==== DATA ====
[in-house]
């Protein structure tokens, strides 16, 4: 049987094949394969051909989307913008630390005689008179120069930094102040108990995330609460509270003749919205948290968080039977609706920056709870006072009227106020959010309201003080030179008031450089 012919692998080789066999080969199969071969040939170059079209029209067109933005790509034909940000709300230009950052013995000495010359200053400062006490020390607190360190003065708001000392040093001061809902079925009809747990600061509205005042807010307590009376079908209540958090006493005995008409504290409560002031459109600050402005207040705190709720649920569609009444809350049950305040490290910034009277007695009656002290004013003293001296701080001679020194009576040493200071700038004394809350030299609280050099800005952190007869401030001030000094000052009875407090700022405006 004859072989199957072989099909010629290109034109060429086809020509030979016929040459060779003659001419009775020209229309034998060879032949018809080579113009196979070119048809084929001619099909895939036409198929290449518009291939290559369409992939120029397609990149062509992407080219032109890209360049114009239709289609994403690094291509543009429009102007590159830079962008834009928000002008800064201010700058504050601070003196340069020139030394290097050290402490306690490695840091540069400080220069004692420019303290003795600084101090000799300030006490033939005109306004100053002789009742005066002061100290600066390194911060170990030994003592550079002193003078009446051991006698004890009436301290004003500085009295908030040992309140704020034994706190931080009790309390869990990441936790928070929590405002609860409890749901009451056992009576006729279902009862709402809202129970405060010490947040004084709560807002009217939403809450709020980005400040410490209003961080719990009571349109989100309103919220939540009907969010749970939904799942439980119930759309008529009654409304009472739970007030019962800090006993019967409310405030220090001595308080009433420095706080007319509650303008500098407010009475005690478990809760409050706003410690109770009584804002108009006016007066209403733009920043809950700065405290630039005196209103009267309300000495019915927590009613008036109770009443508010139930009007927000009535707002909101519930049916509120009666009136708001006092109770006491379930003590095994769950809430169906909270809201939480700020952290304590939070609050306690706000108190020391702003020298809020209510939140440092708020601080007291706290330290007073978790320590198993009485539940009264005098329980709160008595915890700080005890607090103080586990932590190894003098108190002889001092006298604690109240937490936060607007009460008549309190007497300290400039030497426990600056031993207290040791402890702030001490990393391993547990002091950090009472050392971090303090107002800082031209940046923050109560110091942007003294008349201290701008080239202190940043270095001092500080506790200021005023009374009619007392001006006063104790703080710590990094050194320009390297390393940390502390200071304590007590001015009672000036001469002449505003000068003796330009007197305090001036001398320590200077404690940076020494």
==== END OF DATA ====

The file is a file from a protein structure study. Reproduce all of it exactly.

[in-house]
């Protein structure tokens, strides 16, 4: 049987094949394969051909989307913008630390005689008179120069930094102040108990995330609460509270003749919205948290968080039977609706920056709870006072009227106020959010309201003080030179008031450089 012919692998080789066999080969199969071969040939170059079209029209067109933005790509034909940000709300230009950052013995000495010359200053400062006490020390607190360190003065708001000392040093001061809902079925009809747990600061509205005042807010307590009376079908209540958090006493005995008409504290409560002031459109600050402005207040705190709720649920569609009444809350049950305040490290910034009277007695009656002290004013003293001296701080001679020194009576040493200071700038004394809350030299609280050099800005952190007869401030001030000094000052009875407090700022405006 004859072989199957072989099909010629290109034109060429086809020509030979016929040459060779003659001419009775020209229309034998060879032949018809080579113009196979070119048809084929001619099909895939036409198929290449518009291939290559369409992939120029397609990149062509992407080219032109890209360049114009239709289609994403690094291509543009429009102007590159830079962008834009928000002008800064201010700058504050601070003196340069020139030394290097050290402490306690490695840091540069400080220069004692420019303290003795600084101090000799300030006490033939005109306004100053002789009742005066002061100290600066390194911060170990030994003592550079002193003078009446051991006698004890009436301290004003500085009295908030040992309140704020034994706190931080009790309390869990990441936790928070929590405002609860409890749901009451056992009576006729279902009862709402809202129970405060010490947040004084709560807002009217939403809450709020980005400040410490209003961080719990009571349109989100309103919220939540009907969010749970939904799942439980119930759309008529009654409304009472739970007030019962800090006993019967409310405030220090001595308080009433420095706080007319509650303008500098407010009475005690478990809760409050706003410690109770009584804002108009006016007066209403733009920043809950700065405290630039005196209103009267309300000495019915927590009613008036109770009443508010139930009007927000009535707002909101519930049916509120009666009136708001006092109770006491379930003590095994769950809430169906909270809201939480700020952290304590939070609050306690706000108190020391702003020298809020209510939140440092708020601080007291706290330290007073978790320590198993009485539940009264005098329980709160008595915890700080005890607090103080586990932590190894003098108190002889001092006298604690109240937490936060607007009460008549309190007497300290400039030497426990600056031993207290040791402890702030001490990393391993547990002091950090009472050392971090303090107002800082031209940046923050109560110091942007003294008349201290701008080239202190940043270095001092500080506790200021005023009374009619007392001006006063104790703080710590990094050194320009390297390393940390502390200071304590007590001015009672000036001469002449505003000068003796330009007197305090001036001398320590200077404690940076020494």